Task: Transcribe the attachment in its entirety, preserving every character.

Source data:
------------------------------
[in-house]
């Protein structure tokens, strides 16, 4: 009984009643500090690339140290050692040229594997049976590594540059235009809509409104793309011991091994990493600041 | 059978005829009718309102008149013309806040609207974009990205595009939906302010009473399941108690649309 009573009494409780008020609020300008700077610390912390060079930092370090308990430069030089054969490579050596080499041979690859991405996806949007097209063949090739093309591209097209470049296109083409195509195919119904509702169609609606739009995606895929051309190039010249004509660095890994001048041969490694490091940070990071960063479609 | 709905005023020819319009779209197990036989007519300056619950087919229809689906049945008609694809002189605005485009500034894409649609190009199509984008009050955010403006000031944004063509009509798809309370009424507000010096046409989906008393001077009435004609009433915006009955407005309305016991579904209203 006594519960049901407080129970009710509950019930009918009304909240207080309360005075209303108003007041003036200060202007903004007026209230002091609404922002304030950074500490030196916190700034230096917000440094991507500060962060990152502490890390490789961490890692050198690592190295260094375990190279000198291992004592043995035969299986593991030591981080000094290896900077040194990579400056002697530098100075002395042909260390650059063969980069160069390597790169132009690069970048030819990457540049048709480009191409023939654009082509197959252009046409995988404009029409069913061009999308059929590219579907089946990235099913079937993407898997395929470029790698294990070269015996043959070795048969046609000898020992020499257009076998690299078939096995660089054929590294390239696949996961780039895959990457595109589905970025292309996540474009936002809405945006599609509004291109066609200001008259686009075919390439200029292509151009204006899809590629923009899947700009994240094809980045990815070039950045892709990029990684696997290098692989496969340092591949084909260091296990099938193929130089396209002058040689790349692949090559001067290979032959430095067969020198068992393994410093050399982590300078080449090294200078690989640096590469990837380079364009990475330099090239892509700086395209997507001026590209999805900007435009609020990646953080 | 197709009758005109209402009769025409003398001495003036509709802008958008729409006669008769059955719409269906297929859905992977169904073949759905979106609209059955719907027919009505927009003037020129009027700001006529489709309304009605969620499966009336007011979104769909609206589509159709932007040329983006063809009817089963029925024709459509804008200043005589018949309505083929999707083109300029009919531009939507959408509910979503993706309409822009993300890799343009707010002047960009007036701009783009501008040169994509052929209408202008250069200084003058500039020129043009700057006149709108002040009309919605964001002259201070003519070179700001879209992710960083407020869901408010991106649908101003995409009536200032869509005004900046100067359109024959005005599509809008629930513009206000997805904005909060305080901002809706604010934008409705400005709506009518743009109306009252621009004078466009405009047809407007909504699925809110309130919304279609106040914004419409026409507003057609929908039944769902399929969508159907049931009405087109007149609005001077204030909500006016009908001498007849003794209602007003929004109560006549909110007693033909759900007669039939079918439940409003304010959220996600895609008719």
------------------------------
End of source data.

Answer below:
[in-house]
């Protein structure tokens, strides 16, 4: 009984009643500090690339140290050692040229594997049976590594540059235009809509409104793309011991091994990493600041 | 059978005829009718309102008149013309806040609207974009990205595009939906302010009473399941108690649309 009573009494409780008020609020300008700077610390912390060079930092370090308990430069030089054969490579050596080499041979690859991405996806949007097209063949090739093309591209097209470049296109083409195509195919119904509702169609609606739009995606895929051309190039010249004509660095890994001048041969490694490091940070990071960063479609 | 709905005023020819319009779209197990036989007519300056619950087919229809689906049945008609694809002189605005485009500034894409649609190009199509984008009050955010403006000031944004063509009509798809309370009424507000010096046409989906008393001077009435004609009433915006009955407005309305016991579904209203 006594519960049901407080129970009710509950019930009918009304909240207080309360005075209303108003007041003036200060202007903004007026209230002091609404922002304030950074500490030196916190700034230096917000440094991507500060962060990152502490890390490789961490890692050198690592190295260094375990190279000198291992004592043995035969299986593991030591981080000094290896900077040194990579400056002697530098100075002395042909260390650059063969980069160069390597790169132009690069970048030819990457540049048709480009191409023939654009082509197959252009046409995988404009029409069913061009999308059929590219579907089946990235099913079937993407898997395929470029790698294990070269015996043959070795048969046609000898020992020499257009076998690299078939096995660089054929590294390239696949996961780039895959990457595109589905970025292309996540474009936002809405945006599609509004291109066609200001008259686009075919390439200029292509151009204006899809590629923009899947700009994240094809980045990815070039950045892709990029990684696997290098692989496969340092591949084909260091296990099938193929130089396209002058040689790349692949090559001067290979032959430095067969020198068992393994410093050399982590300078080449090294200078690989640096590469990837380079364009990475330099090239892509700086395209997507001026590209999805900007435009609020990646953080 | 197709009758005109209402009769025409003398001495003036509709802008958008729409006669008769059955719409269906297929859905992977169904073949759905979106609209059955719907027919009505927009003037020129009027700001006529489709309304009605969620499966009336007011979104769909609206589509159709932007040329983006063809009817089963029925024709459509804008200043005589018949309505083929999707083109300029009919531009939507959408509910979503993706309409822009993300890799343009707010002047960009007036701009783009501008040169994509052929209408202008250069200084003058500039020129043009700057006149709108002040009309919605964001002259201070003519070179700001879209992710960083407020869901408010991106649908101003995409009536200032869509005004900046100067359109024959005005599509809008629930513009206000997805904005909060305080901002809706604010934008409705400005709506009518743009109306009252621009004078466009405009047809407007909504699925809110309130919304279609106040914004419409026409507003057609929908039944769902399929969508159907049931009405087109007149609005001077204030909500006016009908001498007849003794209602007003929004109560006549909110007693033909759900007669039939079918439940409003304010959220996600895609008719």